Puerto’s changing business landscape


The opening of Puerto Princesa City to the Chinese and Korean tourism market has given the local business sector a much-needed shot in the arm. While the main traffic of tourists in Palawan leaned towards other destinations as El Nido and Coron, Puerto Princesa City has apparently captured most of the Asian market, as feedback from the travel sector goes.

There has been a noticeable sprout of foreign owned restaurants and travel agencies catering to the Asian niche market, generally a good sign. This trend has emerged locally as earlier reports noted that an estimated three million Chinese nationals have been allowed to enter in the country since the start of the Duterte administration.

Based on Bureau of Immigration figures, most have come from mainland China and the rest were from Hong Kong, Macau and Taiwan.

There are no immediately available records on how much of this total pie ended up in Palawan and under what conditions they have been allowed to enter. It is fair to say however that many are now in the frontline tourism sector as travel agents, and even tourist guides according to some local travel agents.

Such development should raise a healthy concern among our local policy makers, to ensure that the interest of local residents are upheld under a changing tourism and investment landscape. The matter has already sparked concern on the national level, as legislators have warned against a spike of undocumented Chinese workers competing with local jobs.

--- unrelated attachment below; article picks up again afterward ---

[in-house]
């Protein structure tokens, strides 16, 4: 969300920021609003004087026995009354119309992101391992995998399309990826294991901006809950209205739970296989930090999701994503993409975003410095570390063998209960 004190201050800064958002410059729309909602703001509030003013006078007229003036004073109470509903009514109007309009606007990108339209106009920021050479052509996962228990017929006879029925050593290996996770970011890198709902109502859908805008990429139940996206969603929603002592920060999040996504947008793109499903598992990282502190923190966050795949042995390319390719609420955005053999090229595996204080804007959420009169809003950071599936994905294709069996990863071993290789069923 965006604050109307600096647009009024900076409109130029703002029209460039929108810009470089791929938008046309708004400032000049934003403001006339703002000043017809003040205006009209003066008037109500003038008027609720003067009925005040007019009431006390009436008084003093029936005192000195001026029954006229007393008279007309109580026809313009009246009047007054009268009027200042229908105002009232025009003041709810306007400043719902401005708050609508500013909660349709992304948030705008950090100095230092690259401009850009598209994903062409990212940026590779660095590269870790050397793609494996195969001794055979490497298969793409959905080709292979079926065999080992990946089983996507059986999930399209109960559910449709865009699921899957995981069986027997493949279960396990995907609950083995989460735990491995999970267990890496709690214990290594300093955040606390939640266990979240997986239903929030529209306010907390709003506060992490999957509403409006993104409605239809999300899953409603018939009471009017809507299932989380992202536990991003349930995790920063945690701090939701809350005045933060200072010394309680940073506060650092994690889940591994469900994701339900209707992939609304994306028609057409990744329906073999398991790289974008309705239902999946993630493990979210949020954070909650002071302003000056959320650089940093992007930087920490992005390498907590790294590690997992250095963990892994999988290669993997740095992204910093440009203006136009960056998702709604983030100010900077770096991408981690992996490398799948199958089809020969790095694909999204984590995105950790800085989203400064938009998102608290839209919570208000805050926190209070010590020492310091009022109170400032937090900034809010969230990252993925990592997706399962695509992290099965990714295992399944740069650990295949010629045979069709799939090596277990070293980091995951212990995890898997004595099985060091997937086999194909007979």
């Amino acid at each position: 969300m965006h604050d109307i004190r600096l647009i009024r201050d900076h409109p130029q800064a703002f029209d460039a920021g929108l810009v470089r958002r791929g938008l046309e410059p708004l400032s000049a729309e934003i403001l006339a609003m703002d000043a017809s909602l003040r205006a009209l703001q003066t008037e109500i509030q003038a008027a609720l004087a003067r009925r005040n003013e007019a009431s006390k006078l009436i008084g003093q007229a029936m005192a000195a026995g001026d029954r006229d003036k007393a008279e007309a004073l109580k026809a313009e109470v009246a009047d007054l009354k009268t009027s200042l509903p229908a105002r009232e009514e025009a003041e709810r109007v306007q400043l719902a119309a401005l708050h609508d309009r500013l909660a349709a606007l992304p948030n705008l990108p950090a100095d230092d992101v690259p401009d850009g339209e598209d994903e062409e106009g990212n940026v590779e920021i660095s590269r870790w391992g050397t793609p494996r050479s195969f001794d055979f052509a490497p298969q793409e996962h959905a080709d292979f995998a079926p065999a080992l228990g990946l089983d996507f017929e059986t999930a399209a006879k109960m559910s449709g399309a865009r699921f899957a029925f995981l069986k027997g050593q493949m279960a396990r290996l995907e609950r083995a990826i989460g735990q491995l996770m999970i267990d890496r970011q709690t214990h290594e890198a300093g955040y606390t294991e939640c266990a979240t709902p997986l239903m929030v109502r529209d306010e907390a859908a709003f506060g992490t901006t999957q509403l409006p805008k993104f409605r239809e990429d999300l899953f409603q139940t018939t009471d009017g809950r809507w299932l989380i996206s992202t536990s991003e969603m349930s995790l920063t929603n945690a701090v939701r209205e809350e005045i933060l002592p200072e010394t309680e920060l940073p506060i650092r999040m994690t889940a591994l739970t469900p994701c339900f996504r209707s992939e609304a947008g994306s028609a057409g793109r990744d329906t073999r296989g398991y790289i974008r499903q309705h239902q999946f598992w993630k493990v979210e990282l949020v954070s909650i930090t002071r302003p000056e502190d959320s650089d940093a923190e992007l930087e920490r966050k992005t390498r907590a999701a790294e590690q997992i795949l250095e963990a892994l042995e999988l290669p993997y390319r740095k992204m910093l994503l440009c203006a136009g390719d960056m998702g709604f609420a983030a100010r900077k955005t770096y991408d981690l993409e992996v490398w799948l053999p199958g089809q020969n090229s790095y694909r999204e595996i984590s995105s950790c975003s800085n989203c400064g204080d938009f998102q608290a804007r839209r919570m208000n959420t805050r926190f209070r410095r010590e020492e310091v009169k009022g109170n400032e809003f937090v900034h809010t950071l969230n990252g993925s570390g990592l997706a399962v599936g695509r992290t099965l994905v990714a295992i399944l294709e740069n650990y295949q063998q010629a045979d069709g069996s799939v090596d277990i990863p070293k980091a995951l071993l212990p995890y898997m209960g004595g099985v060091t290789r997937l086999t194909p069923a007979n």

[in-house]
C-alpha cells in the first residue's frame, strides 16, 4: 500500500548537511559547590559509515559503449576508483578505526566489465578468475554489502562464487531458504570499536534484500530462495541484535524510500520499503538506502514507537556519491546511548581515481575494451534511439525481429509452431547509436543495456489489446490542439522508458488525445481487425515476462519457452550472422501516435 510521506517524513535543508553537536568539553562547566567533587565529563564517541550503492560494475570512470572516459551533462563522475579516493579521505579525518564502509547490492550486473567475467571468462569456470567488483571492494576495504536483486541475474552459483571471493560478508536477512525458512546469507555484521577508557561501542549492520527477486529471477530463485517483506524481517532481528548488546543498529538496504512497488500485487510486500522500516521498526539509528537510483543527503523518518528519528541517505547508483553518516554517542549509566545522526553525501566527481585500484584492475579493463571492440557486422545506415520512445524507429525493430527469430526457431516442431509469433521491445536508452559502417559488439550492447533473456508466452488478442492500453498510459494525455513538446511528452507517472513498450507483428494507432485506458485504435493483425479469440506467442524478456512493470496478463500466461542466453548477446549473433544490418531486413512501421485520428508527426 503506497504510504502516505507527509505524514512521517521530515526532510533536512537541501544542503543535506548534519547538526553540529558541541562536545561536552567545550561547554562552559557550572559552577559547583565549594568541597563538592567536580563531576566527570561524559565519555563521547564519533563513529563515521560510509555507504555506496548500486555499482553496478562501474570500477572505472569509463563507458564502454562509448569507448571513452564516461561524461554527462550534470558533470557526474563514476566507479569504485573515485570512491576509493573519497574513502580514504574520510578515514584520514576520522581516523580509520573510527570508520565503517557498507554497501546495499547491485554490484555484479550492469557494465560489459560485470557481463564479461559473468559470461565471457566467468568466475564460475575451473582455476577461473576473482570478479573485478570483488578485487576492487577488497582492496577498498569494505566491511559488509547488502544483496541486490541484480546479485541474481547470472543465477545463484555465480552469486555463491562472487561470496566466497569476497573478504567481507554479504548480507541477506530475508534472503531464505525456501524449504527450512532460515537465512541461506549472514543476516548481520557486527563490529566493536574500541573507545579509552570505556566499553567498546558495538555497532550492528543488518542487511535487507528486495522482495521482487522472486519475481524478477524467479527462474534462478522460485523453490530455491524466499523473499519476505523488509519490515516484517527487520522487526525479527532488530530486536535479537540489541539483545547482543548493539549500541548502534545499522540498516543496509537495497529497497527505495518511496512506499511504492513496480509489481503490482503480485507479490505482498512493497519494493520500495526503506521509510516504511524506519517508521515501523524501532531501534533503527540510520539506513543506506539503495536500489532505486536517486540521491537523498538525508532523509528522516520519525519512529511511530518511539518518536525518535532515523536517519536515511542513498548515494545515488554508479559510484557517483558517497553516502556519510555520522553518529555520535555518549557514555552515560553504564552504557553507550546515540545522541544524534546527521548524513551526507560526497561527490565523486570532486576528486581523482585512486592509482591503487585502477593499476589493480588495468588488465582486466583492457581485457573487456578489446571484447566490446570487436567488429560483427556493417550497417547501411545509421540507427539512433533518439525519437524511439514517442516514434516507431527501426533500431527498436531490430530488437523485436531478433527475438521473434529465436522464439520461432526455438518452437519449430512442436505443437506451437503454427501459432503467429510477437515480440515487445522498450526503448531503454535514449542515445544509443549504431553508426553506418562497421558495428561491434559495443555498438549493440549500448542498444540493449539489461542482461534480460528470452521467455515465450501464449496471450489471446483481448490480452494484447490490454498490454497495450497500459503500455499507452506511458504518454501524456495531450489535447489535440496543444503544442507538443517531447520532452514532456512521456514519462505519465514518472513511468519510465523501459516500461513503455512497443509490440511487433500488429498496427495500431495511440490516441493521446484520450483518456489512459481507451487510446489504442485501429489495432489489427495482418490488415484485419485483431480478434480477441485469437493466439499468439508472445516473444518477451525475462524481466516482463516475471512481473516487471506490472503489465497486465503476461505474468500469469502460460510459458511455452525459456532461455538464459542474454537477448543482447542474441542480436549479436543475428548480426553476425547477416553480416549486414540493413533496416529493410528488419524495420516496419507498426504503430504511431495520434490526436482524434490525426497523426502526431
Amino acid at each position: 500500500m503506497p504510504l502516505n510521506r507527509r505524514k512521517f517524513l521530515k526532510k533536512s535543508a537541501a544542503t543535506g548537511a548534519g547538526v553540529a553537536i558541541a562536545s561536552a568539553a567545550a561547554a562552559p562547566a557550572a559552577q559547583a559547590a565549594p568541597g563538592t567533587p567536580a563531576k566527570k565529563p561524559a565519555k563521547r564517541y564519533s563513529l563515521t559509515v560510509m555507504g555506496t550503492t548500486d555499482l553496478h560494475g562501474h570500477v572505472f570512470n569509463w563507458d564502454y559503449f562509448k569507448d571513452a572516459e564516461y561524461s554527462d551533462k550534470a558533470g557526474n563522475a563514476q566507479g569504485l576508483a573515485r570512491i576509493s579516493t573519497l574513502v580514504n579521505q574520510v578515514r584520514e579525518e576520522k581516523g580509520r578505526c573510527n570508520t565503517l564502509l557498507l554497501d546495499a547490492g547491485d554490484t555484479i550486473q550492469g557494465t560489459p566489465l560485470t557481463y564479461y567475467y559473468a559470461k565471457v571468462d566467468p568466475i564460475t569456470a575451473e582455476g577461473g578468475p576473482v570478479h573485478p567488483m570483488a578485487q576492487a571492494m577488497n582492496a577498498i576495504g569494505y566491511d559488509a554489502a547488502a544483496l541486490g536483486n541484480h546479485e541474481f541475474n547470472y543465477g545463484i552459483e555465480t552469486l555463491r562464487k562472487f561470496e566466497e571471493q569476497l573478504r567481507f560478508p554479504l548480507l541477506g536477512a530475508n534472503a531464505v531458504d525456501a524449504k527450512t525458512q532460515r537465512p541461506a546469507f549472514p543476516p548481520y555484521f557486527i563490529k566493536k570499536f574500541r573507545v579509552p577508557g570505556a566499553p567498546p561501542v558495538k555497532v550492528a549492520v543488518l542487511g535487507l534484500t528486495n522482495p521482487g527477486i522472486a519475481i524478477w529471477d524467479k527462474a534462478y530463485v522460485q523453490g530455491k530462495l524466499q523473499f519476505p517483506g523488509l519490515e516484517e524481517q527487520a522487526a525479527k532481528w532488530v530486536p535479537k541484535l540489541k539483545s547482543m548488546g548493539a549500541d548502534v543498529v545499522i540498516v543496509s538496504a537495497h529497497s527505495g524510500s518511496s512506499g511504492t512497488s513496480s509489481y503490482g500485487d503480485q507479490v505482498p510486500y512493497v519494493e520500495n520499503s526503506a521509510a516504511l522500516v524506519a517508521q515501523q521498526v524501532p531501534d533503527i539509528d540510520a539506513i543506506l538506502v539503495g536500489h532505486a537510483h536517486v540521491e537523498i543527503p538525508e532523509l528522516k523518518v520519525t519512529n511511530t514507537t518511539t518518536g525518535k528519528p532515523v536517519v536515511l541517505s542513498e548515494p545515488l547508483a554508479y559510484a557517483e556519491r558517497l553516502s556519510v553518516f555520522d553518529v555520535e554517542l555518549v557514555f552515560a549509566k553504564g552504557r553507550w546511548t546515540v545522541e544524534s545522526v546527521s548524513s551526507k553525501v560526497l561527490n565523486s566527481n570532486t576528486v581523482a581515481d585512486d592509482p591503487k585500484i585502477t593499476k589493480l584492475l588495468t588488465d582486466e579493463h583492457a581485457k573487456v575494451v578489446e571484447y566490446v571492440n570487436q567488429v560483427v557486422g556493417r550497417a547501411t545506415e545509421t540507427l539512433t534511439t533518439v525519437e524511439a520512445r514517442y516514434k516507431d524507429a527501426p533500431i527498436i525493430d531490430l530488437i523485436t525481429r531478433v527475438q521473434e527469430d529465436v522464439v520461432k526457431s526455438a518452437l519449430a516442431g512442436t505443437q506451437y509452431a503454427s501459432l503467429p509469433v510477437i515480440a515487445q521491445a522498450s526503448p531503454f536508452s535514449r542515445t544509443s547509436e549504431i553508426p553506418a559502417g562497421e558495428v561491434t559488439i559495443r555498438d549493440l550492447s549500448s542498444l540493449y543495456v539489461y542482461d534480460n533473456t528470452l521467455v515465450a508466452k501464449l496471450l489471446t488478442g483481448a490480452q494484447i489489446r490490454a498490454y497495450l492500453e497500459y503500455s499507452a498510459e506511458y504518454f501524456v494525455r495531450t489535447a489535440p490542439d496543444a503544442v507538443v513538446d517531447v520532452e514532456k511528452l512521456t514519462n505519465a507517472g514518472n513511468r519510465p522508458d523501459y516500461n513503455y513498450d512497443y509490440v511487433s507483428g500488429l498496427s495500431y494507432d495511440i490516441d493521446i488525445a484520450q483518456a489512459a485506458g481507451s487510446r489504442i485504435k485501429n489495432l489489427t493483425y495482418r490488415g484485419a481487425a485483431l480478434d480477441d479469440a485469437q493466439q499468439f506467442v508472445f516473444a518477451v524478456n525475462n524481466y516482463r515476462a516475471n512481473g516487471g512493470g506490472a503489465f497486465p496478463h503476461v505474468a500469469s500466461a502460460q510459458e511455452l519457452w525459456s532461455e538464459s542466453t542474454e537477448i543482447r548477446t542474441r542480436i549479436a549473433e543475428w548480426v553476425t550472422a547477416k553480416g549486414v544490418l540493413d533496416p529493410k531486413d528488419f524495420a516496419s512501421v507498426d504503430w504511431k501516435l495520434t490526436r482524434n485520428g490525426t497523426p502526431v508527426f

Perhaps a particular issue that must also be taken into account is Palawan’s pivotal role in the West Philippine Sea dispute with China, a matter of national security. From where we sit, such consideration has not been taken into account in the way we accommodate mainland Chinese nationals.

The proper platform for discussing such issues are the legislature of both the provincial government and the city of Puerto Princesa. Much as we should encourage legitimate businesses putting in investments into the province, we must also ensure that the proper investment climate and policies are in place to protect local and national interests.

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